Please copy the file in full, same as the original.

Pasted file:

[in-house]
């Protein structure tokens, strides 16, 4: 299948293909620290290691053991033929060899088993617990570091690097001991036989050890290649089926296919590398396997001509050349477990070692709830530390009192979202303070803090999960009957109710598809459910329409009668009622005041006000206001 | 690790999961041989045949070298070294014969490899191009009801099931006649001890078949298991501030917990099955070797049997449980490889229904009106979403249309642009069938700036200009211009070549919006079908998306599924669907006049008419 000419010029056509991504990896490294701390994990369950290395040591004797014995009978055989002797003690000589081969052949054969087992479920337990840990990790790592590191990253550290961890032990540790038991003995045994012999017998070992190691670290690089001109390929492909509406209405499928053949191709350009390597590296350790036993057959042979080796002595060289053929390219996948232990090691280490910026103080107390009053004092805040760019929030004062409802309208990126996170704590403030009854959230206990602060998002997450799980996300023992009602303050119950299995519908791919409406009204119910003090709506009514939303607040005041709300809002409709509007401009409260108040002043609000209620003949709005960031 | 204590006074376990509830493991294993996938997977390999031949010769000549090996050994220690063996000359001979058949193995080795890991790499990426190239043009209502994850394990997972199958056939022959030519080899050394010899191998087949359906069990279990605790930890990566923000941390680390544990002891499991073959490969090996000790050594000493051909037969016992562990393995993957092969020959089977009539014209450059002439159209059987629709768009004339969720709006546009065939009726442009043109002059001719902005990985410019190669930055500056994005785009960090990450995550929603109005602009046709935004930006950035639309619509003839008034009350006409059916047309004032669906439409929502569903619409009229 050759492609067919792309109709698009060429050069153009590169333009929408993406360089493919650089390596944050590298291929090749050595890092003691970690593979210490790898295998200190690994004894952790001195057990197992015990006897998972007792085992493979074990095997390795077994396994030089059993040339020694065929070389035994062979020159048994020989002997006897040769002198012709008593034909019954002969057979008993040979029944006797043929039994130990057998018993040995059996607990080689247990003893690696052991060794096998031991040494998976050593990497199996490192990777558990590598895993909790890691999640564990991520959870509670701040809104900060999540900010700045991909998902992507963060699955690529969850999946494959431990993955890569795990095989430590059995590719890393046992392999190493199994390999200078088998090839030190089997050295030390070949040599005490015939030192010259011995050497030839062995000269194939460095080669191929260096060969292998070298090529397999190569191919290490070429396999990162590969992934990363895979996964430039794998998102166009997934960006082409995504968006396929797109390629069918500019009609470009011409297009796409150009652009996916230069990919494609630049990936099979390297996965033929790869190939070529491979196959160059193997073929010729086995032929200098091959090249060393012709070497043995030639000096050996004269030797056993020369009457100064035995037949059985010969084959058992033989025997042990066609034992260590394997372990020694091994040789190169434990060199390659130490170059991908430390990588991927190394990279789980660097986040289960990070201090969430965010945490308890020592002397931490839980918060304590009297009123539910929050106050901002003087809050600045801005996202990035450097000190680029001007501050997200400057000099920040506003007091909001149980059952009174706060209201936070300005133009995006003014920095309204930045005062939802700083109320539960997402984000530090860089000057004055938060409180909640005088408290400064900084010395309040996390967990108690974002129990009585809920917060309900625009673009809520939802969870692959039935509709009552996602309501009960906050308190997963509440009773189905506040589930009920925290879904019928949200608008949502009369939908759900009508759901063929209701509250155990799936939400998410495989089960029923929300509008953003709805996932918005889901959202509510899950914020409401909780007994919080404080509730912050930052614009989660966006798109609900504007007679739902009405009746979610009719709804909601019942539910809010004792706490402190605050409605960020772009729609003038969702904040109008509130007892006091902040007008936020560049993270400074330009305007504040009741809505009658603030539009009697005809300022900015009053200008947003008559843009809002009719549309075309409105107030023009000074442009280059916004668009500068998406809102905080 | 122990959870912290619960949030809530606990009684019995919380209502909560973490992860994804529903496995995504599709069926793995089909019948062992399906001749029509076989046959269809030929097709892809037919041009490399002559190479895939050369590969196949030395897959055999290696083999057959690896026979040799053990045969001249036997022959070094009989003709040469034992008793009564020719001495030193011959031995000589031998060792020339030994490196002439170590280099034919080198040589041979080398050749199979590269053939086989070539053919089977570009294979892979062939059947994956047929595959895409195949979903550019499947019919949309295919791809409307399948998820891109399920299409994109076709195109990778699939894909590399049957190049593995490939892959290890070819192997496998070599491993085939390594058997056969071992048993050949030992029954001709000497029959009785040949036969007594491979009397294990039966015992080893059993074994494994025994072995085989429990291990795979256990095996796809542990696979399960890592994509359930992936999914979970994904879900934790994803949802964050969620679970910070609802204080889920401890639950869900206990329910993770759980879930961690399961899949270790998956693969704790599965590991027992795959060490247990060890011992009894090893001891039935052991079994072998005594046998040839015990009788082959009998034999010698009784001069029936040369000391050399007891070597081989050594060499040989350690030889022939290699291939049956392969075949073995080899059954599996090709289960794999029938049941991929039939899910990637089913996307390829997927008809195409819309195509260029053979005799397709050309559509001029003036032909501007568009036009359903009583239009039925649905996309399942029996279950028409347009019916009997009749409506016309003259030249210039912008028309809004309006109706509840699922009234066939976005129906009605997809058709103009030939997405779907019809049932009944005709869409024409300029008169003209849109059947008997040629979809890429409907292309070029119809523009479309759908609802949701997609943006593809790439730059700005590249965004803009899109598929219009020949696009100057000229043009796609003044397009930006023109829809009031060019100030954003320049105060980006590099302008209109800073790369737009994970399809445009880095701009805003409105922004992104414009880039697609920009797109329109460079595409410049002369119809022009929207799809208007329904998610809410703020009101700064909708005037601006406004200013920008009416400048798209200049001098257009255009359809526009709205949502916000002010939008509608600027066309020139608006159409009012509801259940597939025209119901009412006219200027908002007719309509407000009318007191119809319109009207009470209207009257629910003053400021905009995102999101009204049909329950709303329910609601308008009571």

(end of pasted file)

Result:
[in-house]
């Protein structure tokens, strides 16, 4: 299948293909620290290691053991033929060899088993617990570091690097001991036989050890290649089926296919590398396997001509050349477990070692709830530390009192979202303070803090999960009957109710598809459910329409009668009622005041006000206001 | 690790999961041989045949070298070294014969490899191009009801099931006649001890078949298991501030917990099955070797049997449980490889229904009106979403249309642009069938700036200009211009070549919006079908998306599924669907006049008419 000419010029056509991504990896490294701390994990369950290395040591004797014995009978055989002797003690000589081969052949054969087992479920337990840990990790790592590191990253550290961890032990540790038991003995045994012999017998070992190691670290690089001109390929492909509406209405499928053949191709350009390597590296350790036993057959042979080796002595060289053929390219996948232990090691280490910026103080107390009053004092805040760019929030004062409802309208990126996170704590403030009854959230206990602060998002997450799980996300023992009602303050119950299995519908791919409406009204119910003090709506009514939303607040005041709300809002409709509007401009409260108040002043609000209620003949709005960031 | 204590006074376990509830493991294993996938997977390999031949010769000549090996050994220690063996000359001979058949193995080795890991790499990426190239043009209502994850394990997972199958056939022959030519080899050394010899191998087949359906069990279990605790930890990566923000941390680390544990002891499991073959490969090996000790050594000493051909037969016992562990393995993957092969020959089977009539014209450059002439159209059987629709768009004339969720709006546009065939009726442009043109002059001719902005990985410019190669930055500056994005785009960090990450995550929603109005602009046709935004930006950035639309619509003839008034009350006409059916047309004032669906439409929502569903619409009229 050759492609067919792309109709698009060429050069153009590169333009929408993406360089493919650089390596944050590298291929090749050595890092003691970690593979210490790898295998200190690994004894952790001195057990197992015990006897998972007792085992493979074990095997390795077994396994030089059993040339020694065929070389035994062979020159048994020989002997006897040769002198012709008593034909019954002969057979008993040979029944006797043929039994130990057998018993040995059996607990080689247990003893690696052991060794096998031991040494998976050593990497199996490192990777558990590598895993909790890691999640564990991520959870509670701040809104900060999540900010700045991909998902992507963060699955690529969850999946494959431990993955890569795990095989430590059995590719890393046992392999190493199994390999200078088998090839030190089997050295030390070949040599005490015939030192010259011995050497030839062995000269194939460095080669191929260096060969292998070298090529397999190569191919290490070429396999990162590969992934990363895979996964430039794998998102166009997934960006082409995504968006396929797109390629069918500019009609470009011409297009796409150009652009996916230069990919494609630049990936099979390297996965033929790869190939070529491979196959160059193997073929010729086995032929200098091959090249060393012709070497043995030639000096050996004269030797056993020369009457100064035995037949059985010969084959058992033989025997042990066609034992260590394997372990020694091994040789190169434990060199390659130490170059991908430390990588991927190394990279789980660097986040289960990070201090969430965010945490308890020592002397931490839980918060304590009297009123539910929050106050901002003087809050600045801005996202990035450097000190680029001007501050997200400057000099920040506003007091909001149980059952009174706060209201936070300005133009995006003014920095309204930045005062939802700083109320539960997402984000530090860089000057004055938060409180909640005088408290400064900084010395309040996390967990108690974002129990009585809920917060309900625009673009809520939802969870692959039935509709009552996602309501009960906050308190997963509440009773189905506040589930009920925290879904019928949200608008949502009369939908759900009508759901063929209701509250155990799936939400998410495989089960029923929300509008953003709805996932918005889901959202509510899950914020409401909780007994919080404080509730912050930052614009989660966006798109609900504007007679739902009405009746979610009719709804909601019942539910809010004792706490402190605050409605960020772009729609003038969702904040109008509130007892006091902040007008936020560049993270400074330009305007504040009741809505009658603030539009009697005809300022900015009053200008947003008559843009809002009719549309075309409105107030023009000074442009280059916004668009500068998406809102905080 | 122990959870912290619960949030809530606990009684019995919380209502909560973490992860994804529903496995995504599709069926793995089909019948062992399906001749029509076989046959269809030929097709892809037919041009490399002559190479895939050369590969196949030395897959055999290696083999057959690896026979040799053990045969001249036997022959070094009989003709040469034992008793009564020719001495030193011959031995000589031998060792020339030994490196002439170590280099034919080198040589041979080398050749199979590269053939086989070539053919089977570009294979892979062939059947994956047929595959895409195949979903550019499947019919949309295919791809409307399948998820891109399920299409994109076709195109990778699939894909590399049957190049593995490939892959290890070819192997496998070599491993085939390594058997056969071992048993050949030992029954001709000497029959009785040949036969007594491979009397294990039966015992080893059993074994494994025994072995085989429990291990795979256990095996796809542990696979399960890592994509359930992936999914979970994904879900934790994803949802964050969620679970910070609802204080889920401890639950869900206990329910993770759980879930961690399961899949270790998956693969704790599965590991027992795959060490247990060890011992009894090893001891039935052991079994072998005594046998040839015990009788082959009998034999010698009784001069029936040369000391050399007891070597081989050594060499040989350690030889022939290699291939049956392969075949073995080899059954599996090709289960794999029938049941991929039939899910990637089913996307390829997927008809195409819309195509260029053979005799397709050309559509001029003036032909501007568009036009359903009583239009039925649905996309399942029996279950028409347009019916009997009749409506016309003259030249210039912008028309809004309006109706509840699922009234066939976005129906009605997809058709103009030939997405779907019809049932009944005709869409024409300029008169003209849109059947008997040629979809890429409907292309070029119809523009479309759908609802949701997609943006593809790439730059700005590249965004803009899109598929219009020949696009100057000229043009796609003044397009930006023109829809009031060019100030954003320049105060980006590099302008209109800073790369737009994970399809445009880095701009805003409105922004992104414009880039697609920009797109329109460079595409410049002369119809022009929207799809208007329904998610809410703020009101700064909708005037601006406004200013920008009416400048798209200049001098257009255009359809526009709205949502916000002010939008509608600027066309020139608006159409009012509801259940597939025209119901009412006219200027908002007719309509407000009318007191119809319109009207009470209207009257629910003053400021905009995102999101009204049909329950709303329910609601308008009571």